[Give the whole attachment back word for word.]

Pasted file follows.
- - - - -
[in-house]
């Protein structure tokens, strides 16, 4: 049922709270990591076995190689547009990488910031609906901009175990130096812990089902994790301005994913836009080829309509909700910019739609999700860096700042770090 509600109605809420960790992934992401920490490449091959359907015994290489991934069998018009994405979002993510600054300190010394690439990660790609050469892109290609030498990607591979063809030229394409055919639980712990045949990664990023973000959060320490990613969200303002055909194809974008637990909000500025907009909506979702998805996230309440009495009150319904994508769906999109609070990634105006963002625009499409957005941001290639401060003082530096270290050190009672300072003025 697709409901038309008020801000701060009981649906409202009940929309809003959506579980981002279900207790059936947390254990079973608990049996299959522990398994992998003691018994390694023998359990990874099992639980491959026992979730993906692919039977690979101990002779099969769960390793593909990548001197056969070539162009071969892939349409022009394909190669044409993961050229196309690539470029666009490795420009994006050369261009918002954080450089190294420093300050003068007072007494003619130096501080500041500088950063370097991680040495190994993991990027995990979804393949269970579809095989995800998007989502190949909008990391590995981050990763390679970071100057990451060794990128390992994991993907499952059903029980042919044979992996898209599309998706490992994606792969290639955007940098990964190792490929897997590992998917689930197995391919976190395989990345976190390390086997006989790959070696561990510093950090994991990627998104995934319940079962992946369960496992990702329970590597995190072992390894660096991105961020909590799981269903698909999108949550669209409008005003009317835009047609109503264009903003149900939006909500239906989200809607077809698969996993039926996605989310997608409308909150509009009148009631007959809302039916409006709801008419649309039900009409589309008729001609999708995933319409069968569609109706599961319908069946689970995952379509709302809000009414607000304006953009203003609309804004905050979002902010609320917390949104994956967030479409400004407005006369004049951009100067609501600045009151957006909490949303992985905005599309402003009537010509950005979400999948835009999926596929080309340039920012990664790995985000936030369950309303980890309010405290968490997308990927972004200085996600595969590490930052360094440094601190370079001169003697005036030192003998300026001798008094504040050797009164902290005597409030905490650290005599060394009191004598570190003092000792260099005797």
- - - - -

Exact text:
[in-house]
């Protein structure tokens, strides 16, 4: 049922709270990591076995190689547009990488910031609906901009175990130096812990089902994790301005994913836009080829309509909700910019739609999700860096700042770090 509600109605809420960790992934992401920490490449091959359907015994290489991934069998018009994405979002993510600054300190010394690439990660790609050469892109290609030498990607591979063809030229394409055919639980712990045949990664990023973000959060320490990613969200303002055909194809974008637990909000500025907009909506979702998805996230309440009495009150319904994508769906999109609070990634105006963002625009499409957005941001290639401060003082530096270290050190009672300072003025 697709409901038309008020801000701060009981649906409202009940929309809003959506579980981002279900207790059936947390254990079973608990049996299959522990398994992998003691018994390694023998359990990874099992639980491959026992979730993906692919039977690979101990002779099969769960390793593909990548001197056969070539162009071969892939349409022009394909190669044409993961050229196309690539470029666009490795420009994006050369261009918002954080450089190294420093300050003068007072007494003619130096501080500041500088950063370097991680040495190994993991990027995990979804393949269970579809095989995800998007989502190949909008990391590995981050990763390679970071100057990451060794990128390992994991993907499952059903029980042919044979992996898209599309998706490992994606792969290639955007940098990964190792490929897997590992998917689930197995391919976190395989990345976190390390086997006989790959070696561990510093950090994991990627998104995934319940079962992946369960496992990702329970590597995190072992390894660096991105961020909590799981269903698909999108949550669209409008005003009317835009047609109503264009903003149900939006909500239906989200809607077809698969996993039926996605989310997608409308909150509009009148009631007959809302039916409006709801008419649309039900009409589309008729001609999708995933319409069968569609109706599961319908069946689970995952379509709302809000009414607000304006953009203003609309804004905050979002902010609320917390949104994956967030479409400004407005006369004049951009100067609501600045009151957006909490949303992985905005599309402003009537010509950005979400999948835009999926596929080309340039920012990664790995985000936030369950309303980890309010405290968490997308990927972004200085996600595969590490930052360094440094601190370079001169003697005036030192003998300026001798008094504040050797009164902290005597409030905490650290005599060394009191004598570190003092000792260099005797």